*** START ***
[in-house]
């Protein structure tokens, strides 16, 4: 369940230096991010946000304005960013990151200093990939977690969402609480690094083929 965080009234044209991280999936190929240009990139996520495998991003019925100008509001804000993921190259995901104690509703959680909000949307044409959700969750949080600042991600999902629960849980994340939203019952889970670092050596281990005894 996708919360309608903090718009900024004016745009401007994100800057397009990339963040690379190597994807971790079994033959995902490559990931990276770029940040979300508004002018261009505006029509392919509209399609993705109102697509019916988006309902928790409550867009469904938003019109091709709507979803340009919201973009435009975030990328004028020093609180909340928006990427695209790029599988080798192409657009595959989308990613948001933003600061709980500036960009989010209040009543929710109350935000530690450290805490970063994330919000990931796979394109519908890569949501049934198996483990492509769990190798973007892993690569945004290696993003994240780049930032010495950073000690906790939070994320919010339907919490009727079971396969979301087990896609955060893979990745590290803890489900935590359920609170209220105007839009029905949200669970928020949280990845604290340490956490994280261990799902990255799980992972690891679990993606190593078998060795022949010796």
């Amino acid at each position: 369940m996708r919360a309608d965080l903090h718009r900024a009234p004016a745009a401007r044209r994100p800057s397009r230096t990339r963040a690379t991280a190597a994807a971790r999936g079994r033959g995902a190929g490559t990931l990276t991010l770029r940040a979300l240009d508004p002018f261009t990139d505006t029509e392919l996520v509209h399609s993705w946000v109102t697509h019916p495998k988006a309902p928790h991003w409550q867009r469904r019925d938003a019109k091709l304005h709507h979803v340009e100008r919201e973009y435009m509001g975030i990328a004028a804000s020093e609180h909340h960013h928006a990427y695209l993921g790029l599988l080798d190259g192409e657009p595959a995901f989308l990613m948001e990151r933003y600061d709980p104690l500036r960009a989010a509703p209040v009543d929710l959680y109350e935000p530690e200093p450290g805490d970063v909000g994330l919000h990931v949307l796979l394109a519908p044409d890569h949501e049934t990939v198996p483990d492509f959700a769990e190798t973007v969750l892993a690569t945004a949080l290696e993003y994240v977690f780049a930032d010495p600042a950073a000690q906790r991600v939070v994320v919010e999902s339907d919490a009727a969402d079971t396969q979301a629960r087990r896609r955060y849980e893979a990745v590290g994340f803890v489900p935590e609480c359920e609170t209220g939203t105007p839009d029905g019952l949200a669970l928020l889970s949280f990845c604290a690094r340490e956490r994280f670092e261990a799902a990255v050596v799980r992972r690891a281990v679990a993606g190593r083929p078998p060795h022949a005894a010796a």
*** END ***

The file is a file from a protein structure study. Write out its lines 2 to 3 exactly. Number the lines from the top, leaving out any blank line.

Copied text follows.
């Protein structure tokens, strides 16, 4: 369940230096991010946000304005960013990151200093990939977690969402609480690094083929 965080009234044209991280999936190929240009990139996520495998991003019925100008509001804000993921190259995901104690509703959680909000949307044409959700969750949080600042991600999902629960849980994340939203019952889970670092050596281990005894 996708919360309608903090718009900024004016745009401007994100800057397009990339963040690379190597994807971790079994033959995902490559990931990276770029940040979300508004002018261009505006029509392919509209399609993705109102697509019916988006309902928790409550867009469904938003019109091709709507979803340009919201973009435009975030990328004028020093609180909340928006990427695209790029599988080798192409657009595959989308990613948001933003600061709980500036960009989010209040009543929710109350935000530690450290805490970063994330919000990931796979394109519908890569949501049934198996483990492509769990190798973007892993690569945004290696993003994240780049930032010495950073000690906790939070994320919010339907919490009727079971396969979301087990896609955060893979990745590290803890489900935590359920609170209220105007839009029905949200669970928020949280990845604290340490956490994280261990799902990255799980992972690891679990993606190593078998060795022949010796």
């Amino acid at each position: 369940m996708r919360a309608d965080l903090h718009r900024a009234p004016a745009a401007r044209r994100p800057s397009r230096t990339r963040a690379t991280a190597a994807a971790r999936g079994r033959g995902a190929g490559t990931l990276t991010l770029r940040a979300l240009d508004p002018f261009t990139d505006t029509e392919l996520v509209h399609s993705w946000v109102t697509h019916p495998k988006a309902p928790h991003w409550q867009r469904r019925d938003a019109k091709l304005h709507h979803v340009e100008r919201e973009y435009m509001g975030i990328a004028a804000s020093e609180h909340h960013h928006a990427y695209l993921g790029l599988l080798d190259g192409e657009p595959a995901f989308l990613m948001e990151r933003y600061d709980p104690l500036r960009a989010a509703p209040v009543d929710l959680y109350e935000p530690e200093p450290g805490d970063v909000g994330l919000h990931v949307l796979l394109a519908p044409d890569h949501e049934t990939v198996p483990d492509f959700a769990e190798t973007v969750l892993a690569t945004a949080l290696e993003y994240v977690f780049a930032d010495p600042a950073a000690q906790r991600v939070v994320v919010e999902s339907d919490a009727a969402d079971t396969q979301a629960r087990r896609r955060y849980e893979a990745v590290g994340f803890v489900p935590e609480c359920e609170t209220g939203t105007p839009d029905g019952l949200a669970l928020l889970s949280f990845c604290a690094r340490e956490r994280f670092e261990a799902a990255v050596v799980r992972r690891a281990v679990a993606g190593r083929p078998p060795h022949a005894a010796a």